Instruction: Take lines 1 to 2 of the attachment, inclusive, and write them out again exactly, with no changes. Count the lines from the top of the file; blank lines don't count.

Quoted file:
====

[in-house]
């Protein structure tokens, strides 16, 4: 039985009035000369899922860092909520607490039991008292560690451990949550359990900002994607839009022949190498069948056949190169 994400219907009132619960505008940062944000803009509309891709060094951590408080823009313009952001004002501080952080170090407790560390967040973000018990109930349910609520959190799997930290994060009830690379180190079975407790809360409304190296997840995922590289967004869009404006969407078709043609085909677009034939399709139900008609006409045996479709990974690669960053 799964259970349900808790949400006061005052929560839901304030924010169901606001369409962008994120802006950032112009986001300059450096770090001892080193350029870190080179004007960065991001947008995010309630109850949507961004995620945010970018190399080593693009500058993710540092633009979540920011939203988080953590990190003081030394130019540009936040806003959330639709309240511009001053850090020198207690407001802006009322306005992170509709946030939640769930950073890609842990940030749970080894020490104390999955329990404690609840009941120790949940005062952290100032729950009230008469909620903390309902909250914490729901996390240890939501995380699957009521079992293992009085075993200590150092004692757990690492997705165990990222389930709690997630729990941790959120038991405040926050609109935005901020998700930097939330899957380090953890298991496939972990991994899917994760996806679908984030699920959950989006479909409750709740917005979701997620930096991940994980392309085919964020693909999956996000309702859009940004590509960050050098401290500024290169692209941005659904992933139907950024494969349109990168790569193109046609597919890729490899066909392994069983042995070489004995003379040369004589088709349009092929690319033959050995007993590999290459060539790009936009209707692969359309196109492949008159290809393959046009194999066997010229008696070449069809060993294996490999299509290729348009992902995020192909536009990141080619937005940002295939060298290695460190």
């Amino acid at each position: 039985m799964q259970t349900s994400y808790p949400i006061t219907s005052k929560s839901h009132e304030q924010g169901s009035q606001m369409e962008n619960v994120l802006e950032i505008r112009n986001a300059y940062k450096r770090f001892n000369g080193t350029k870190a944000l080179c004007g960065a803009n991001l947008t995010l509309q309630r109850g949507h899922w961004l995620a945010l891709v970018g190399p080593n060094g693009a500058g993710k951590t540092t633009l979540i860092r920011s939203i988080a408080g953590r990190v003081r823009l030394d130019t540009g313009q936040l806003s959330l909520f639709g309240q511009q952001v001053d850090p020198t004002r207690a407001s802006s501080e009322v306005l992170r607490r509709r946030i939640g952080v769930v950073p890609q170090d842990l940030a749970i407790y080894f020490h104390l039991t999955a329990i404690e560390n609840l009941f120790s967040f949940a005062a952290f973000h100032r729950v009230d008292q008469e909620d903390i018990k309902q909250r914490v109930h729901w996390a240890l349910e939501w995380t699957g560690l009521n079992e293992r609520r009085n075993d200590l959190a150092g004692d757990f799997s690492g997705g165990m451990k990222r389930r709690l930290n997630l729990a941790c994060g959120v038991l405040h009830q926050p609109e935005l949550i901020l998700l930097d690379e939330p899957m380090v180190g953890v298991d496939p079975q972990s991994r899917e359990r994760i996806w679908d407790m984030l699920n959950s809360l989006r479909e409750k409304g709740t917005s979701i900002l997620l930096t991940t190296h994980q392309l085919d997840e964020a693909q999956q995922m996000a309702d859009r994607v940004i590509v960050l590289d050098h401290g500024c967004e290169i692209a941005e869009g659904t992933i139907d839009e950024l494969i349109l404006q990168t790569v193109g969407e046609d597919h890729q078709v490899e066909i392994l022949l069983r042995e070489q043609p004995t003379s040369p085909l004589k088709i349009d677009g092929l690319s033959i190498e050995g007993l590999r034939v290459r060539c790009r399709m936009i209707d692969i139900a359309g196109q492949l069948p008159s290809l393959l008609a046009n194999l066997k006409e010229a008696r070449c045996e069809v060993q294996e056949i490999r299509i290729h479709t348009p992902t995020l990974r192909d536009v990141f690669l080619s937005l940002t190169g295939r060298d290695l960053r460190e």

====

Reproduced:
[in-house]
């Protein structure tokens, strides 16, 4: 039985009035000369899922860092909520607490039991008292560690451990949550359990900002994607839009022949190498069948056949190169 994400219907009132619960505008940062944000803009509309891709060094951590408080823009313009952001004002501080952080170090407790560390967040973000018990109930349910609520959190799997930290994060009830690379180190079975407790809360409304190296997840995922590289967004869009404006969407078709043609085909677009034939399709139900008609006409045996479709990974690669960053 799964259970349900808790949400006061005052929560839901304030924010169901606001369409962008994120802006950032112009986001300059450096770090001892080193350029870190080179004007960065991001947008995010309630109850949507961004995620945010970018190399080593693009500058993710540092633009979540920011939203988080953590990190003081030394130019540009936040806003959330639709309240511009001053850090020198207690407001802006009322306005992170509709946030939640769930950073890609842990940030749970080894020490104390999955329990404690609840009941120790949940005062952290100032729950009230008469909620903390309902909250914490729901996390240890939501995380699957009521079992293992009085075993200590150092004692757990690492997705165990990222389930709690997630729990941790959120038991405040926050609109935005901020998700930097939330899957380090953890298991496939972990991994899917994760996806679908984030699920959950989006479909409750709740917005979701997620930096991940994980392309085919964020693909999956996000309702859009940004590509960050050098401290500024290169692209941005659904992933139907950024494969349109990168790569193109046609597919890729490899066909392994069983042995070489004995003379040369004589088709349009092929690319033959050995007993590999290459060539790009936009209707692969359309196109492949008159290809393959046009194999066997010229008696070449069809060993294996490999299509290729348009992902995020192909536009990141080619937005940002295939060298290695460190």